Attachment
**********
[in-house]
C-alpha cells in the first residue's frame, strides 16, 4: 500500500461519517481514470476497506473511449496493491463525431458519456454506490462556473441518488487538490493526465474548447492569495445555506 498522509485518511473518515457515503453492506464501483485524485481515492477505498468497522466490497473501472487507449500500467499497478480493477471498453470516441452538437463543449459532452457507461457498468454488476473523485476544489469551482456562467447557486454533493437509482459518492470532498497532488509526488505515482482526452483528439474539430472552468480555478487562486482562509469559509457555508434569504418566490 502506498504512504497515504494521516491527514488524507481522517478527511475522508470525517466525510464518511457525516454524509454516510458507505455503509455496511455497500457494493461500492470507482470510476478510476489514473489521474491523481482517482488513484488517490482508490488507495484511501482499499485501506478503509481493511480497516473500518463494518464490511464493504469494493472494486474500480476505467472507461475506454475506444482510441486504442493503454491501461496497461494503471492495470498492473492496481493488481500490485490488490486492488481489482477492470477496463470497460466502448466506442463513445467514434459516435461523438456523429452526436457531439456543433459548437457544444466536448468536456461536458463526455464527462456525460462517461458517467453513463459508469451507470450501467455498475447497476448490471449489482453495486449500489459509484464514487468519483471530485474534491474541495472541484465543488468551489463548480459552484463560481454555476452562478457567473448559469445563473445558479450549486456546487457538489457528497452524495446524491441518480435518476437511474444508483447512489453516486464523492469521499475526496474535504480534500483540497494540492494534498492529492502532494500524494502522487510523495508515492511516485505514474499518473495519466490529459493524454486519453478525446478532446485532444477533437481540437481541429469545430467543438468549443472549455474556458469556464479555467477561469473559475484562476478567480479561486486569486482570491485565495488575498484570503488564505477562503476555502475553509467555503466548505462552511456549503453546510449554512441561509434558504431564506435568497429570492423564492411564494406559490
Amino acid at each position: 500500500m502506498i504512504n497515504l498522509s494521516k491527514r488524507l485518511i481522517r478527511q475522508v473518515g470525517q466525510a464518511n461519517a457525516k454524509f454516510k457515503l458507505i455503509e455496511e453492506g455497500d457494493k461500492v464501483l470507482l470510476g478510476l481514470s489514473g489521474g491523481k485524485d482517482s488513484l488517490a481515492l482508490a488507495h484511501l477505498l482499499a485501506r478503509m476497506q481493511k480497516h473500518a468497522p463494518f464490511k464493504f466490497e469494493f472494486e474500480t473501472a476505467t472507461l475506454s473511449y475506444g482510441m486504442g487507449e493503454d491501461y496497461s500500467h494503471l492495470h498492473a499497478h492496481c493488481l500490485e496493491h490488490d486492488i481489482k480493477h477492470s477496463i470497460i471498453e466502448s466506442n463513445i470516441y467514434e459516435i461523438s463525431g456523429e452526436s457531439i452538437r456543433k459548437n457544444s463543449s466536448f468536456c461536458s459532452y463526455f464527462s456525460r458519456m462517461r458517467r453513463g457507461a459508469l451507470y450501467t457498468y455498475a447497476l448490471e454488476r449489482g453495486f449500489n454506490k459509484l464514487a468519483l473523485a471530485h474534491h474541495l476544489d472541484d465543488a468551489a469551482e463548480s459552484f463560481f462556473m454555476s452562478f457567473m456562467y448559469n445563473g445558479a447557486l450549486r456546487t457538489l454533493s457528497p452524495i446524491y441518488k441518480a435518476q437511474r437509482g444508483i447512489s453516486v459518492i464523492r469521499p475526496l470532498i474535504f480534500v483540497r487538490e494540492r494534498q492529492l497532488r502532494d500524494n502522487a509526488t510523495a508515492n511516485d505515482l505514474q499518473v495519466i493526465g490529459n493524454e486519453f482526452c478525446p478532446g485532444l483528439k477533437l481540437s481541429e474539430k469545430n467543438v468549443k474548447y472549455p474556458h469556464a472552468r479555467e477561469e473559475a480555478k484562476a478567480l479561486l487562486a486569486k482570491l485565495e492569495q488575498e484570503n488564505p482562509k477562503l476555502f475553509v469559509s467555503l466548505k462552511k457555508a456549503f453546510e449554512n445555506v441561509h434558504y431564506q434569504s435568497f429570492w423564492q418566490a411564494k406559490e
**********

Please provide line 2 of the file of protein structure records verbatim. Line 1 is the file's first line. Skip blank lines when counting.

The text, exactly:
C-alpha cells in the first residue's frame, strides 16, 4: 500500500461519517481514470476497506473511449496493491463525431458519456454506490462556473441518488487538490493526465474548447492569495445555506 498522509485518511473518515457515503453492506464501483485524485481515492477505498468497522466490497473501472487507449500500467499497478480493477471498453470516441452538437463543449459532452457507461457498468454488476473523485476544489469551482456562467447557486454533493437509482459518492470532498497532488509526488505515482482526452483528439474539430472552468480555478487562486482562509469559509457555508434569504418566490 502506498504512504497515504494521516491527514488524507481522517478527511475522508470525517466525510464518511457525516454524509454516510458507505455503509455496511455497500457494493461500492470507482470510476478510476489514473489521474491523481482517482488513484488517490482508490488507495484511501482499499485501506478503509481493511480497516473500518463494518464490511464493504469494493472494486474500480476505467472507461475506454475506444482510441486504442493503454491501461496497461494503471492495470498492473492496481493488481500490485490488490486492488481489482477492470477496463470497460466502448466506442463513445467514434459516435461523438456523429452526436457531439456543433459548437457544444466536448468536456461536458463526455464527462456525460462517461458517467453513463459508469451507470450501467455498475447497476448490471449489482453495486449500489459509484464514487468519483471530485474534491474541495472541484465543488468551489463548480459552484463560481454555476452562478457567473448559469445563473445558479450549486456546487457538489457528497452524495446524491441518480435518476437511474444508483447512489453516486464523492469521499475526496474535504480534500483540497494540492494534498492529492502532494500524494502522487510523495508515492511516485505514474499518473495519466490529459493524454486519453478525446478532446485532444477533437481540437481541429469545430467543438468549443472549455474556458469556464479555467477561469473559475484562476478567480479561486486569486482570491485565495488575498484570503488564505477562503476555502475553509467555503466548505462552511456549503453546510449554512441561509434558504431564506435568497429570492423564492411564494406559490